On Boarding is the time for the company to be very clear in its responsibilities to employees and management to “Walk the Talk.” The moment the company fails to achieve their employee responsibilities, they set the stage for employee attrition.
Superior organizations are focused on continuous education. Education expands the mind and offers the employee opportunities for growth. Education is a proactive approach to reducing stagnation. In addition, training isn’t just about learning new skills; it’s also an opportunity for management to connect with employees. Training sessions are a great time for refresher courses on company culture and innovation.
Some managers are facilitators and transformational in approach. They create a work environment where employees are happy, communicative, and productive. These managers offer predictable style and leadership. Employee respect and loyalty are high with this quality of manager.
Customers have the same experience with transformational managers. They know when there are product or service challenges this manager will address their individual needs. Customer loyalty and satisfaction are constantly cultivated and measured. Employees are not exposed nearly as often to irate customers when management is proactive and involved in the business.
Challenged management teams are generally reactive in approach. For challenged managers replacing employees is standard operating procedure rather than examining the real reasons why employees leave.
Employee retention speaks volumes about the organization to employees, customers, and community. Often times, our best opportunities for selecting and retaining quality employees come from within the organization.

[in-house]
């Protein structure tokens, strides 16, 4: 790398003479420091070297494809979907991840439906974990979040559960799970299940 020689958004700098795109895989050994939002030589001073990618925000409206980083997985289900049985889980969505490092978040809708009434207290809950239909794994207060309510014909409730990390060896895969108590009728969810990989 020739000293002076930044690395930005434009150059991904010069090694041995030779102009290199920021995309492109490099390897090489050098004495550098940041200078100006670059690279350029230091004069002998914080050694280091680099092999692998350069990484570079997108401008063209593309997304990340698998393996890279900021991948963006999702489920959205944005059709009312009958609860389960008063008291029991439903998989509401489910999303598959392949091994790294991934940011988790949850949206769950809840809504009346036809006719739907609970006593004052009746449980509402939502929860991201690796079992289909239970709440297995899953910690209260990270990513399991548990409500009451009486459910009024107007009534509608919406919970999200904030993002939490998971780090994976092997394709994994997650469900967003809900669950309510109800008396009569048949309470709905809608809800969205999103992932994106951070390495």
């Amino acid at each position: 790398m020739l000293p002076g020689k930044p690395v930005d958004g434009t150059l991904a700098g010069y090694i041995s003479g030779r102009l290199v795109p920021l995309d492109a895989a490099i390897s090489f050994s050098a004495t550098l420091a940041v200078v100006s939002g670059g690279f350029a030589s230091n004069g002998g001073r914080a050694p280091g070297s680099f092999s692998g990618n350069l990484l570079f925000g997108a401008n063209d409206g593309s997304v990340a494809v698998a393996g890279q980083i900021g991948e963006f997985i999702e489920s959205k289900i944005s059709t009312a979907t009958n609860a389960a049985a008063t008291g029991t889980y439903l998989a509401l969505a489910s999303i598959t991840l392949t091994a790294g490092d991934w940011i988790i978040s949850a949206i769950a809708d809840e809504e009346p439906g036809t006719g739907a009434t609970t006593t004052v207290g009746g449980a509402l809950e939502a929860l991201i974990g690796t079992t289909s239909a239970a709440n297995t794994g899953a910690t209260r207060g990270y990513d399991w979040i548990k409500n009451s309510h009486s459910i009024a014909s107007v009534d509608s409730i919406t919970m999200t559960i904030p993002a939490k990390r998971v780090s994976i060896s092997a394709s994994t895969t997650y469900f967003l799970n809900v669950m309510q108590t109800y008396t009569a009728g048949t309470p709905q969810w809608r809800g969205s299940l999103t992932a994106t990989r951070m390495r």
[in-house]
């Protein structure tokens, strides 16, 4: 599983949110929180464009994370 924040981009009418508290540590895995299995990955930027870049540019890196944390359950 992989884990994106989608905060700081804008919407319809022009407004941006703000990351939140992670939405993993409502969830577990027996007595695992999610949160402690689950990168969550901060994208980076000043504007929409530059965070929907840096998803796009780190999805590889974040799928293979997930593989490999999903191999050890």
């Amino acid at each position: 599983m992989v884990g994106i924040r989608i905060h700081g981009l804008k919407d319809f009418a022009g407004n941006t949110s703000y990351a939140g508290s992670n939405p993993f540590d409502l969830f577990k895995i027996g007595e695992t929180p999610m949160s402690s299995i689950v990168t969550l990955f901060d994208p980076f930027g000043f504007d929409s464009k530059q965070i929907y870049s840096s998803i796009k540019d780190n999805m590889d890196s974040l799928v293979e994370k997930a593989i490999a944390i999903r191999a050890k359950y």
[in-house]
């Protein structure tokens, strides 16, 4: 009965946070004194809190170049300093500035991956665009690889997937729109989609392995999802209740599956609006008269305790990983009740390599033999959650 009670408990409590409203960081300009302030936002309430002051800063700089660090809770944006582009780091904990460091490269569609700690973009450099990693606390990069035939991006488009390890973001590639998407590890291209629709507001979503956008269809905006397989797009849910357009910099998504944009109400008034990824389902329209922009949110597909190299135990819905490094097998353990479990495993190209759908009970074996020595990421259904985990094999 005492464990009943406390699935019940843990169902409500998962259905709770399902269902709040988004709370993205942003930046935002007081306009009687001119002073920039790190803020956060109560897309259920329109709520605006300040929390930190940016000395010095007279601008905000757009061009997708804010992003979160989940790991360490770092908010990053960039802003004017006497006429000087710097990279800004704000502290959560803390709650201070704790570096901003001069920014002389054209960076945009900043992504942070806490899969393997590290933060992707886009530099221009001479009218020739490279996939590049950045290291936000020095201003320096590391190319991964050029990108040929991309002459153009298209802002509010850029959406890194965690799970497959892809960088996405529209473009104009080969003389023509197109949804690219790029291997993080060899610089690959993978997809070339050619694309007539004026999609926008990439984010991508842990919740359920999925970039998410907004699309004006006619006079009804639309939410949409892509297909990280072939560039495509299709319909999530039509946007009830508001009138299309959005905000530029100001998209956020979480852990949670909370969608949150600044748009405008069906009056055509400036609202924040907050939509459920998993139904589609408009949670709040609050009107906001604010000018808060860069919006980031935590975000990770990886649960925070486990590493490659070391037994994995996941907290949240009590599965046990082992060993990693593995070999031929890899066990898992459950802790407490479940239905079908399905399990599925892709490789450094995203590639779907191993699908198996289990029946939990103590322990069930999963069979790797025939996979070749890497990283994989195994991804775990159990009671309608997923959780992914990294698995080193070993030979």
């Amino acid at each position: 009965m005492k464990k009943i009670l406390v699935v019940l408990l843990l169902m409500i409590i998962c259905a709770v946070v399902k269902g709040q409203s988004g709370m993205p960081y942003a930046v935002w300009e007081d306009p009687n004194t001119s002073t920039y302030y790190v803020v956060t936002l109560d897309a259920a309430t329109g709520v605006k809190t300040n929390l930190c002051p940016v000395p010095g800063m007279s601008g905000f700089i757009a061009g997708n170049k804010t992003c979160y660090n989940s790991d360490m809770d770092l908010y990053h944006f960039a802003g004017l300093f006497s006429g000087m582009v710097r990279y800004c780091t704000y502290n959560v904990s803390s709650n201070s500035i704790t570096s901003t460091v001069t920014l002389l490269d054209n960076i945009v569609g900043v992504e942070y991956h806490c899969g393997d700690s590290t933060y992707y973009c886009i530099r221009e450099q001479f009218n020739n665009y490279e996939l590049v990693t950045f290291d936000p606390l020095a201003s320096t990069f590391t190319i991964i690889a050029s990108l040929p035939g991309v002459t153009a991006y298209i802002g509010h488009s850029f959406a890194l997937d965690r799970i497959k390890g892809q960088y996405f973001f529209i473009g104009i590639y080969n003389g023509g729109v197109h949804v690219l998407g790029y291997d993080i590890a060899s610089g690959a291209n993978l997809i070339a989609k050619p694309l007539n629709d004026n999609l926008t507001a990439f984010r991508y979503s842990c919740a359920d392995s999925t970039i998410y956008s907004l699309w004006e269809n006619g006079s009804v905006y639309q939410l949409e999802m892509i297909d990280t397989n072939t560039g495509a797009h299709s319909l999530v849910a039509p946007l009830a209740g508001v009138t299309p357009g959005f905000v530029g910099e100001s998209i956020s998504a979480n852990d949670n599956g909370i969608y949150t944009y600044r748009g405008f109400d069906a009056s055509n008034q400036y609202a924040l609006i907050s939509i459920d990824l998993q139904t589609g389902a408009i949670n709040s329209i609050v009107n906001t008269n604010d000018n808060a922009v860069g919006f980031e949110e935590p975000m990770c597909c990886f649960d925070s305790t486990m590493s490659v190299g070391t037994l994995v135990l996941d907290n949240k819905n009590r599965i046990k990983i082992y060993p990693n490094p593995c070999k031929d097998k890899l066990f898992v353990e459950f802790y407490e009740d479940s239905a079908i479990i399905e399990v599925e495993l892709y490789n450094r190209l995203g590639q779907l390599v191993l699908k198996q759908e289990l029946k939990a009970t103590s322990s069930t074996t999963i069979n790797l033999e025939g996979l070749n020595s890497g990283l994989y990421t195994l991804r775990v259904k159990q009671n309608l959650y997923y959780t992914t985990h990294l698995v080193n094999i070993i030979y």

What’s interesting about quality companies is they need to recruit and select fewer employees. They can focus on quality rather than quantity. In the community, they are known for being a quality organization. Current employees spread the word about their success. They are ambassadors of the company.
I mentioned earlier that employees are a financial investment. When we retain skilled and productive employee’s company value increases to the customer. Customer surveys frequently report high turnover is a concern to them from suppliers. It’s a systemic risk by the supplier to the customer.
Quality employees simply build better interpersonal relationships with customers. Customers expect consistency. They want to know their challenges and opportunities are being addressed.
So before you select a new employee, assess your business practices. It may be your wages are low prompting employee attrition. Nevertheless, I suggest for many enterprises, its business practices contribute not only to employee attrition, but to customer attrition as well.
When compensation and benefits are the only binding relationship to employees, your business becomes irrelevant. Relevant businesses are delivering best practices, fair compensation and benefits, and leadership.
Be honest, direct, and fair as you assess the truth about your business. Seek to recruit, select, and retain quality employees.